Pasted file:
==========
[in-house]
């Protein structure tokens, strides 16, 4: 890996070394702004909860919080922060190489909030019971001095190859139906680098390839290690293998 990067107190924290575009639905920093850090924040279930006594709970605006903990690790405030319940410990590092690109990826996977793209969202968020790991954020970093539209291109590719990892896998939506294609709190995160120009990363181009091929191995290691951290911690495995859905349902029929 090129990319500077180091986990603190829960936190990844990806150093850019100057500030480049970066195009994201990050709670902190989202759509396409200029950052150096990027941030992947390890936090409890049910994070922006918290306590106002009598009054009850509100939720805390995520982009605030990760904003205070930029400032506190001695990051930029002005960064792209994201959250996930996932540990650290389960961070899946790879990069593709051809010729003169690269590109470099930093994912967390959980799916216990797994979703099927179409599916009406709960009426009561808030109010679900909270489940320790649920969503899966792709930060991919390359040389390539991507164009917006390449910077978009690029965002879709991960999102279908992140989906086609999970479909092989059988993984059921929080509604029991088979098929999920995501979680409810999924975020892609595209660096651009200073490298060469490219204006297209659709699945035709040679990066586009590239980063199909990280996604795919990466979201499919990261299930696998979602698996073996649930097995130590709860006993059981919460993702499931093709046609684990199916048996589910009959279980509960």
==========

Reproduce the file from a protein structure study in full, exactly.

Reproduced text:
[in-house]
């Protein structure tokens, strides 16, 4: 890996070394702004909860919080922060190489909030019971001095190859139906680098390839290690293998 990067107190924290575009639905920093850090924040279930006594709970605006903990690790405030319940410990590092690109990826996977793209969202968020790991954020970093539209291109590719990892896998939506294609709190995160120009990363181009091929191995290691951290911690495995859905349902029929 090129990319500077180091986990603190829960936190990844990806150093850019100057500030480049970066195009994201990050709670902190989202759509396409200029950052150096990027941030992947390890936090409890049910994070922006918290306590106002009598009054009850509100939720805390995520982009605030990760904003205070930029400032506190001695990051930029002005960064792209994201959250996930996932540990650290389960961070899946790879990069593709051809010729003169690269590109470099930093994912967390959980799916216990797994979703099927179409599916009406709960009426009561808030109010679900909270489940320790649920969503899966792709930060991919390359040389390539991507164009917006390449910077978009690029965002879709991960999102279908992140989906086609999970479909092989059988993984059921929080509604029991088979098929999920995501979680409810999924975020892609595209660096651009200073490298060469490219204006297209659709699945035709040679990066586009590239980063199909990280996604795919990466979201499919990261299930696998979602698996073996649930097995130590709860006993059981919460993702499931093709046609684990199916048996589910009959279980509960």